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Zyxel security advisory for SOHOpelessly Broken 2.0

CVE: CVE-2018-14892, CVE-2018-14893


Summary

A recent study dubbed SOHOpelessly Broken 2.0 tested 13 SOHO routers and NAS devices and identified security vulnerabilities, including 125 common vulnerabilities and exposures (CVE). There were two vulnerabilities found on Zyxel NSA325 v2 media server. After investigation, even if the two vulnerabilities could result in cross-site request forgery (CSRF) or command injection, attackers would be unable to launch these attacks without successfully logging in to the device.


What is the vulnerability?

The NSA325 v2 device lacks request origin verification functionality for browser authentication, potentially resulting in cross-site request forgery. In addition, the device’s proprietary command-line interface language is vulnerable to command injection via application program interface (API), which could allow low-privilege users to execute system commands as root.


What should you do?

As NSA325 v2 is a legacy model that has been retired from the market, firmware updates are no longer supported. However, because attackers must log in to the device in order to launch such attacks, we recommend that users exercise good general security practices by following the guidance below:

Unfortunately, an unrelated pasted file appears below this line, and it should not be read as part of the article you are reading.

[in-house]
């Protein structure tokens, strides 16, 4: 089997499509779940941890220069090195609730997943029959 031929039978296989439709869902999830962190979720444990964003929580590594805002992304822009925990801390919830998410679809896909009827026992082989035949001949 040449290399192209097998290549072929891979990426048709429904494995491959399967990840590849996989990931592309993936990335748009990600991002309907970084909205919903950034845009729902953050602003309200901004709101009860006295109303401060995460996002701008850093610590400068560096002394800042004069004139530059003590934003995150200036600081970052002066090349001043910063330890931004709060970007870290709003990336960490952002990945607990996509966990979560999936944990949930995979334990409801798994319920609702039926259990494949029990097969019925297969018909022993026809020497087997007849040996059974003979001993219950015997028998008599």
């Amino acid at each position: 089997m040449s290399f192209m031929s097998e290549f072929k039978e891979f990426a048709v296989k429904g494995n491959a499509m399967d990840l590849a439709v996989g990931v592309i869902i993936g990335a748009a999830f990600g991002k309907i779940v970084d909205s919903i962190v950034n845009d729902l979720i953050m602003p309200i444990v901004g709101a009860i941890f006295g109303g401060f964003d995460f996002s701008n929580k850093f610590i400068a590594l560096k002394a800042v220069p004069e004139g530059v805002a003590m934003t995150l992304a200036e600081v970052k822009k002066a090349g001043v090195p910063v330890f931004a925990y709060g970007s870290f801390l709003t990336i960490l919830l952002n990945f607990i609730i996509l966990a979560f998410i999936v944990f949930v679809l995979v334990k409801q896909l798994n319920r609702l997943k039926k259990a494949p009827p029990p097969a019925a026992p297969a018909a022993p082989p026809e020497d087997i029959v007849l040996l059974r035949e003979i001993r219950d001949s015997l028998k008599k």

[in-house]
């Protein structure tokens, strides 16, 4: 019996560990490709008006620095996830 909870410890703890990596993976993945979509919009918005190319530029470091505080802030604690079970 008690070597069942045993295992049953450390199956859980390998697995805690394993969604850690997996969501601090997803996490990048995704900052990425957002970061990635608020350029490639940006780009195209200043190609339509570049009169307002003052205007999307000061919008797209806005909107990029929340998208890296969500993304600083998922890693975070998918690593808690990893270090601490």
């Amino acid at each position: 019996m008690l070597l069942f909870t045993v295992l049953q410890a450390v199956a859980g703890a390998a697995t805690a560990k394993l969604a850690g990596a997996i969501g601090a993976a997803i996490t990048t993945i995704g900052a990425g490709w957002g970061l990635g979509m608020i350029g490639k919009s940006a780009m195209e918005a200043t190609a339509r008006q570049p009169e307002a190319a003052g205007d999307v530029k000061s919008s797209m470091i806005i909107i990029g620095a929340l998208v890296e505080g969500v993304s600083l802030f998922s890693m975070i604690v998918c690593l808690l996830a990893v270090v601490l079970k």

• Do not log in to the device from a public computer, the cookies on which are more vulnerable to exposure and may be used by an attacker to forge requests.
  • Change the default password when logging in to a new device for the first time.
  • Use strong, unique passwords for every device and change them regularly.
  • Don't enable remote access unless it's absolutely necessary.

Got a question or a tipoff?

Please contact your local service rep for further information or assistance. If you’ve found a vulnerability, we want to work with you to fix it. Contact security@zyxel.com.tw and we’ll get right back to you.


Acknowledgment

Thanks to Rick Ramgattie from Independent Security Evaluators for reporting this vulnerability to us.
https://www.securityevaluators.com/whitepaper/sohopelessly-broken-2/


Revision history

Initial release 2019-9-23